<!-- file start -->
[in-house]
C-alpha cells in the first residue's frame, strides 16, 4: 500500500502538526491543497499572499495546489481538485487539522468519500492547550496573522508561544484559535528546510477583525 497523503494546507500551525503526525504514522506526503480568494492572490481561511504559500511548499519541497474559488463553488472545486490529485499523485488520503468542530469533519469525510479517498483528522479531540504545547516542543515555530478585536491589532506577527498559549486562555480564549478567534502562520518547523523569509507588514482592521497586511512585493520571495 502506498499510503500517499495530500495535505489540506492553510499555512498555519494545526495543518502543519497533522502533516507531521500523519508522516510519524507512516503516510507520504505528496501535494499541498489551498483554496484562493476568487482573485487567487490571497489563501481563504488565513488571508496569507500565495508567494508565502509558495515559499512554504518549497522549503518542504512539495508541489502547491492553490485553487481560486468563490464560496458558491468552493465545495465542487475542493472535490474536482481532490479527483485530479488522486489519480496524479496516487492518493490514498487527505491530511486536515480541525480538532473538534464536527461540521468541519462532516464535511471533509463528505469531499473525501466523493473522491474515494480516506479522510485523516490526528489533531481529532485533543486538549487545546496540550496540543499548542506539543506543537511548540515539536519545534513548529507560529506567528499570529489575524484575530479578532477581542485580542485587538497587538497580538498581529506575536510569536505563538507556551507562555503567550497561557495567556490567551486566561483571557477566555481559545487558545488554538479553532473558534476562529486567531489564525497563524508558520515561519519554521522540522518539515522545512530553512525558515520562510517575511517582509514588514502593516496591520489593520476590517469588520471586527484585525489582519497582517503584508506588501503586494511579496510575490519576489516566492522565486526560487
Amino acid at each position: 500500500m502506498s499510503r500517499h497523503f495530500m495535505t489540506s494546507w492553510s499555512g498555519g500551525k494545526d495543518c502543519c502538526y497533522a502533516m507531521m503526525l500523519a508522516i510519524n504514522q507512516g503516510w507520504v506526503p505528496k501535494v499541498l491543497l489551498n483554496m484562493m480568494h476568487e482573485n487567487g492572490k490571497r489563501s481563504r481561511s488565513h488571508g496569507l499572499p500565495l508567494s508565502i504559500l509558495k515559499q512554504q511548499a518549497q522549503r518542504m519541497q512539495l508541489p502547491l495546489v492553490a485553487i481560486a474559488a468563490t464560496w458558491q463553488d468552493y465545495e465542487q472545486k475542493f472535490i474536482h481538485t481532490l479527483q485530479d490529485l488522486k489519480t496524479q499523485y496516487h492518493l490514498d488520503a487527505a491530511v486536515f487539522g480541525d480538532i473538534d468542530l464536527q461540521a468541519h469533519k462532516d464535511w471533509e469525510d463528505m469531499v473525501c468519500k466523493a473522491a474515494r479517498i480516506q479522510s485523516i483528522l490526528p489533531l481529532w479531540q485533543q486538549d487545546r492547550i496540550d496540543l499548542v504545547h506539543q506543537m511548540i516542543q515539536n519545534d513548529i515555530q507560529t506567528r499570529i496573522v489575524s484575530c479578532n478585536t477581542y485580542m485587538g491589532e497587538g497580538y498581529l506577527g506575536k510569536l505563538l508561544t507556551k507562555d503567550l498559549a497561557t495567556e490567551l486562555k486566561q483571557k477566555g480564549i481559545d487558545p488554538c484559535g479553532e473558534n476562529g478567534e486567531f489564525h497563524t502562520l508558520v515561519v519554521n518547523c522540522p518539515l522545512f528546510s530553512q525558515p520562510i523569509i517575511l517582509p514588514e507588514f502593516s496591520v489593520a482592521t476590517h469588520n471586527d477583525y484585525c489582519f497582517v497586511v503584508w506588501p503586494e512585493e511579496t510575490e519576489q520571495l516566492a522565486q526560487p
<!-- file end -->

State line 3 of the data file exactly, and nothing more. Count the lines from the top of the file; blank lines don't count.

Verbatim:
Amino acid at each position: 500500500m502506498s499510503r500517499h497523503f495530500m495535505t489540506s494546507w492553510s499555512g498555519g500551525k494545526d495543518c502543519c502538526y497533522a502533516m507531521m503526525l500523519a508522516i510519524n504514522q507512516g503516510w507520504v506526503p505528496k501535494v499541498l491543497l489551498n483554496m484562493m480568494h476568487e482573485n487567487g492572490k490571497r489563501s481563504r481561511s488565513h488571508g496569507l499572499p500565495l508567494s508565502i504559500l509558495k515559499q512554504q511548499a518549497q522549503r518542504m519541497q512539495l508541489p502547491l495546489v492553490a485553487i481560486a474559488a468563490t464560496w458558491q463553488d468552493y465545495e465542487q472545486k475542493f472535490i474536482h481538485t481532490l479527483q485530479d490529485l488522486k489519480t496524479q499523485y496516487h492518493l490514498d488520503a487527505a491530511v486536515f487539522g480541525d480538532i473538534d468542530l464536527q461540521a468541519h469533519k462532516d464535511w471533509e469525510d463528505m469531499v473525501c468519500k466523493a473522491a474515494r479517498i480516506q479522510s485523516i483528522l490526528p489533531l481529532w479531540q485533543q486538549d487545546r492547550i496540550d496540543l499548542v504545547h506539543q506543537m511548540i516542543q515539536n519545534d513548529i515555530q507560529t506567528r499570529i496573522v489575524s484575530c479578532n478585536t477581542y485580542m485587538g491589532e497587538g497580538y498581529l506577527g506575536k510569536l505563538l508561544t507556551k507562555d503567550l498559549a497561557t495567556e490567551l486562555k486566561q483571557k477566555g480564549i481559545d487558545p488554538c484559535g479553532e473558534n476562529g478567534e486567531f489564525h497563524t502562520l508558520v515561519v519554521n518547523c522540522p518539515l522545512f528546510s530553512q525558515p520562510i523569509i517575511l517582509p514588514e507588514f502593516s496591520v489593520a482592521t476590517h469588520n471586527d477583525y484585525c489582519f497582517v497586511v503584508w506588501p503586494e512585493e511579496t510575490e519576489q520571495l516566492a522565486q526560487p